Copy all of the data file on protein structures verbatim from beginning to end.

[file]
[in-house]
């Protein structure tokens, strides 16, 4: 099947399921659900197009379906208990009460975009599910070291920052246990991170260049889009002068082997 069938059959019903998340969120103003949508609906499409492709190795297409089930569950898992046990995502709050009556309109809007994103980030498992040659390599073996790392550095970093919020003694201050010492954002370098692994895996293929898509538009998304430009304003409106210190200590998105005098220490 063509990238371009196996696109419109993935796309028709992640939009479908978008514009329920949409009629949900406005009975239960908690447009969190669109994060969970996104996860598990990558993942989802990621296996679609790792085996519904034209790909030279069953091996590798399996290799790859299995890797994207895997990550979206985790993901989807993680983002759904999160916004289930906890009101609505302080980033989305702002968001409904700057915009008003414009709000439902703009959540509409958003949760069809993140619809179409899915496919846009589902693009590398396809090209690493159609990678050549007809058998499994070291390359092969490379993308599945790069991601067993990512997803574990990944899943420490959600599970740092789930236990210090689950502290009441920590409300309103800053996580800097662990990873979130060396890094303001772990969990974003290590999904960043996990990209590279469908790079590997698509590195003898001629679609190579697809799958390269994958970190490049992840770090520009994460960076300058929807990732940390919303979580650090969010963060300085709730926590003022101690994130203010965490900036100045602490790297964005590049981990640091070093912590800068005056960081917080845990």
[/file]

[in-house]
């Protein structure tokens, strides 16, 4: 099947399921659900197009379906208990009460975009599910070291920052246990991170260049889009002068082997 069938059959019903998340969120103003949508609906499409492709190795297409089930569950898992046990995502709050009556309109809007994103980030498992040659390599073996790392550095970093919020003694201050010492954002370098692994895996293929898509538009998304430009304003409106210190200590998105005098220490 063509990238371009196996696109419109993935796309028709992640939009479908978008514009329920949409009629949900406005009975239960908690447009969190669109994060969970996104996860598990990558993942989802990621296996679609790792085996519904034209790909030279069953091996590798399996290799790859299995890797994207895997990550979206985790993901989807993680983002759904999160916004289930906890009101609505302080980033989305702002968001409904700057915009008003414009709000439902703009959540509409958003949760069809993140619809179409899915496919846009589902693009590398396809090209690493159609990678050549007809058998499994070291390359092969490379993308599945790069991601067993990512997803574990990944899943420490959600599970740092789930236990210090689950502290009441920590409300309103800053996580800097662990990873979130060396890094303001772990969990974003290590999904960043996990990209590279469908790079590997698509590195003898001629679609190579697809799958390269994958970190490049992840770090520009994460960076300058929807990732940390919303979580650090969010963060300085709730926590003022101690994130203010965490900036100045602490790297964005590049981990640091070093912590800068005056960081917080845990």